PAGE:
Today’s Top Alzheimer’s News


A June 14, 2017 STAT News First Opinion piece by UsAgainstAlzheimer’s board members, Drs. David Satcher and William Vega, underscored the growing impact of Alzheimer’s on communities of color. According to the authors, “It’s time to stop side-stepping the obvious: In addition to affecting the lives of virtually all Americans in the coming years, Alzheimer’s disease will devastate communities of color. We must act with urgency and coordinated force today to prevent that from happening… We must take heed of the CDC’s latest data and address the Alzheimer’s crisis by increasing investments in Alzheimer’s breakthrough research and care support in 2018 and beyond. It’s essential that these efforts include a focus on addressing disparities in brain health affecting Latino and African-American families — a smart move for the economy and our public health.” David Satcher, MD is a former US Surgeon General, and the Founding Director of the Satcher Health Leadership Institute at the Morehouse School of Medicine in Atlanta. William A. Vega, PhD is the Executive Director of the Edward R. Roybal Institute on Aging at the University of Southern California Suzanne Dworak-Peck School of Social Work.

A June 14, 2017 KCUR radio segment focused on the challenges, both marketing and logistical, of finding volunteers to participate in clinical trials at the University of Kansas Alzheimer’s Disease Center. Washington, DC-based Global Alzheimer’s Platform (GAP) partners with the likes of the Alzheimer’s Disease Center to recruit people for clinical trials. According to GAP President, John Dwyer (UsA2 Board member), “Most folks that enroll in a clinical trial in cancer are therapy seeking. They've already received a diagnosis or a possible diagnosis of cancer, so they're both motivated and have a very grounded need.” Someone in the early stages of AD may appear cognitively normal and are not “therapy seeking.”


According to a June 14, 2017 Today article, a growing number of people under the age of 65 are being diagnosed with “young-onset” dementia. Alzheimer’s disease is the most common form of dementia. The rising trend in Singapore is similar to some Western countries, and likely due to increased awareness and diagnosis. “Due to the younger onset age of the disease, many patients may still be in employment and may have young families. They are therefore likely to face significant social challenges and lifestyle changes brought on by high economic burdens,” said Dr. Adeline Ng, Neuroscience Clinic Department of Neurology Consultant, National Neuroscience Institute (Singapore).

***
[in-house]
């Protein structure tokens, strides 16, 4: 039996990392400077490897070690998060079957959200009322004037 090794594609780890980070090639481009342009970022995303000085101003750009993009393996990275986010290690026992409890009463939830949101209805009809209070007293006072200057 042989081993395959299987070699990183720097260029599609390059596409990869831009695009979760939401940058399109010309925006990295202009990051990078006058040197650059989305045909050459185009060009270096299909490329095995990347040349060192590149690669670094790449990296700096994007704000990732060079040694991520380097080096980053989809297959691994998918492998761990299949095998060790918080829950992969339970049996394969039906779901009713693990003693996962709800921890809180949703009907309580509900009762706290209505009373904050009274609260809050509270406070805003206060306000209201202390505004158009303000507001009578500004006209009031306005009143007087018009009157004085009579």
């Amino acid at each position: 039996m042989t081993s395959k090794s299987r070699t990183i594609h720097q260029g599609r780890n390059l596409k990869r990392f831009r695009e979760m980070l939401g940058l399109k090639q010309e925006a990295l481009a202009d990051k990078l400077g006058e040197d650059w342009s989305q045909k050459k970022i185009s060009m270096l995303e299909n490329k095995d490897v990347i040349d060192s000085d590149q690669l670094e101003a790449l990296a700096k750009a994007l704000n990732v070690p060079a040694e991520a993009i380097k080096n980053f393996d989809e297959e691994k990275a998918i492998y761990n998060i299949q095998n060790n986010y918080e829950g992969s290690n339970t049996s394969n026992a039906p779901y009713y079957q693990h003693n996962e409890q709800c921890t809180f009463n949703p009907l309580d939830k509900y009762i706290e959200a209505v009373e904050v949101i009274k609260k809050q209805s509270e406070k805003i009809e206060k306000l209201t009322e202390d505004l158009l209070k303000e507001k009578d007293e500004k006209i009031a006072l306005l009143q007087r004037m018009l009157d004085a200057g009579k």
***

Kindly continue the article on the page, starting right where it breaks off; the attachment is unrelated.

A June 13, 2017 The San Diego Union-Tribune segment and article spotlighted a new study led by the Keck School of Medicine of USC which finds that Alzheimer’s disease begins destroying the brain years before mental deterioration is detected. There could be twice the number of people with AD in the US, and worldwide, as is currently believed. Cognitively normal individuals with elevated levels of amyloid experienced more rapid declines in thinking than those with normal levels.


A June 13, 2017 EurekAlert! article reported that the NIH awarded a five-year, $6 million grant to Cleveland Clinic to establish the Dementia with Lewy Bodies Consortium, focused on improving the diagnosis and understanding the cause for Dementia with Lewy Bodies (DLB). It will centralize research efforts and create a national, coordinated registry for clinical data, as well as seek biomarkers to help diagnose, detect disease progression, and ultimately measure response to treatment. According to Dr. Leverenz, Cleveland Clinic Lou Ruvo Brain Health Center Director, “Finding a biomarker for DLB is a top research priority and can ultimately improve the diagnosis and treatment of patients with this disease."

A June 13, 2017 Science Daily article focused on a new study, presented at the 2017 Annual Meeting of the Society of Nuclear Medicine and Molecular Imaging, demonstrating that a single dual time-point PET scan could identify important biomarkers of Alzheimer's disease. The study involved two scans observing blood flow and amyloid burden in the brain, two biomarkers of AD. According to Henryk Barthel, MD, PhD, Department of Nuclear Medicine, University Hospital Leipzig (Germany), "Until now, researchers conducted two separate molecular imaging procedures to glean information about beta-amyloid buildup and neuronal injury in the brain. This study provides proof-of-concept that information about both biomarkers can be obtained from the administration of a single PET tracer."


A June 13, 2017 People segment and article interviewed Kim and Ashley Campbell, wife and daughter (respectively) of country music legend, Glen Campbell. Glen was diagnosed with Alzheimer’s in 2011 but the disease has not taken his love of music. “Sometimes he’ll just close his eyes and kind of smile and start singing along, even though we don’t know what he’s singing along to, but he’s got a song in his heart and it’s really beautiful to see that,” said Ashley. His farewell album, “Adiós” was released last week.


On Tuesday, June 20th, Argentum will host the 2017 Argentum Memory Care Symposium in Washington, DC where attendees will be able to engage with and hear from leading voices in senior living memory care operations and advocates for expanded dementia-related research. Participants will learn about memory care in diverse communities and explore innovative, evidence-based approaches aimed at improving memory care services in senior living communities. UsAgainstAlzheimer's Co-Founder, George Vradenburg, will give a keynote on "Dementia Care: Advancing the Paradigm,” and UsAgainstAlzheimer's Ginny Biggar, Jason Resendez and Stephanie Monroe will appear on the panel, "Memory Care & Diverse Communities: The Need for Action & Resources."

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